By Marisa Sanchez, Molecular and Cellular Biology ‘15
The genomes of male and female mammals differ by one chromosome. The Y chromosome is only present in males, and is responsible for initiating the physiological and morphological differences between the sexes. This has not always been the case though; at one point, the X and Y were identical, and over time the Y chromosome began to differentiate from the X chromosome and shrink in size. The Y chromosome today only has 20 genes, whereas the X chromosome has over 1,000 genes.
Until recently it was unknown when the Y chromosome originated. The team of Henrik Kaessmann, Associate Professor at the CIG and group leader at Swiss Institute of Bioinformatics, have found that the first “sex genes” originated 175 million years ago in mammals. These scientists have discovered this by studying samples of several male tissues, in particular male gonads, from different species in the three major mammalian lineages, placentals, marsupials, and monotremes (egg laying mammals).
The scientists compared genetic sequences from male and female tissues.To avoid analyzing the whole genome, they then eliminated all sequences that both sexes had in common, which allowed the scientists to focus on only male-specific genes. After almost 30,000 hours of computing, they found that the common ancestor of the placentals and marsupials had the same sex-determining gene, named SRY, which emerged 180 million years ago. In monotremes another gene, AMHY, is responsible for the development of Y chromosomes and this gene appeared 175 million years ago. The development of the Y chromosome was essential for mammalian evolution, which is why knowing these time scales is so important. Now the question is: what determined sex before the Y chromosome evolved? Some think that it may have been environmental factors that determined sex, but as of now no one truly knows.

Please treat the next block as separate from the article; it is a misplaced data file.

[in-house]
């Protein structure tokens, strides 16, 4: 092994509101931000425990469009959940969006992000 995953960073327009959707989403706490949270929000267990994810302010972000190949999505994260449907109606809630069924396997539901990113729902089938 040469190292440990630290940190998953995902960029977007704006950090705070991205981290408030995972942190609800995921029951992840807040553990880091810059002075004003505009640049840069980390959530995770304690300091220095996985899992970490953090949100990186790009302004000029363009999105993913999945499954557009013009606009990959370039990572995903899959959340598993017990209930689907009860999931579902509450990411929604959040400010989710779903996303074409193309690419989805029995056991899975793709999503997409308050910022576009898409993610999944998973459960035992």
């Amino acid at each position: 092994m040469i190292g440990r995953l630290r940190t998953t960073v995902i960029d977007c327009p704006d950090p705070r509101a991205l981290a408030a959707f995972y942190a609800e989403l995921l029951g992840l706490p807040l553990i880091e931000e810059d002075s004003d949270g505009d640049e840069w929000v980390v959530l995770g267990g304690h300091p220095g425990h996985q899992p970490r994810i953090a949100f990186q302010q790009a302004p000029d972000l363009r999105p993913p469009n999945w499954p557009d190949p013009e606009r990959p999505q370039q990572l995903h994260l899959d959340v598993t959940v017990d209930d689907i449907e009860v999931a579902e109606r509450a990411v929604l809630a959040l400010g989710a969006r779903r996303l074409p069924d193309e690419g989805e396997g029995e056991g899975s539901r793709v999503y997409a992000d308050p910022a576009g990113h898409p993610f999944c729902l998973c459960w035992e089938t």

Diego Cortez, Ray Marin, Deborah Toledo-Flores, Laure Froidevaux, Angélica Liechti, Paul D. Waters, Frank Grützner, Henrik Kaessmann. Origins and functional evolution of Y chromosomes across mammals. Nature, 2014; 508 (7497): 488 DOI: 10.1038/nature13151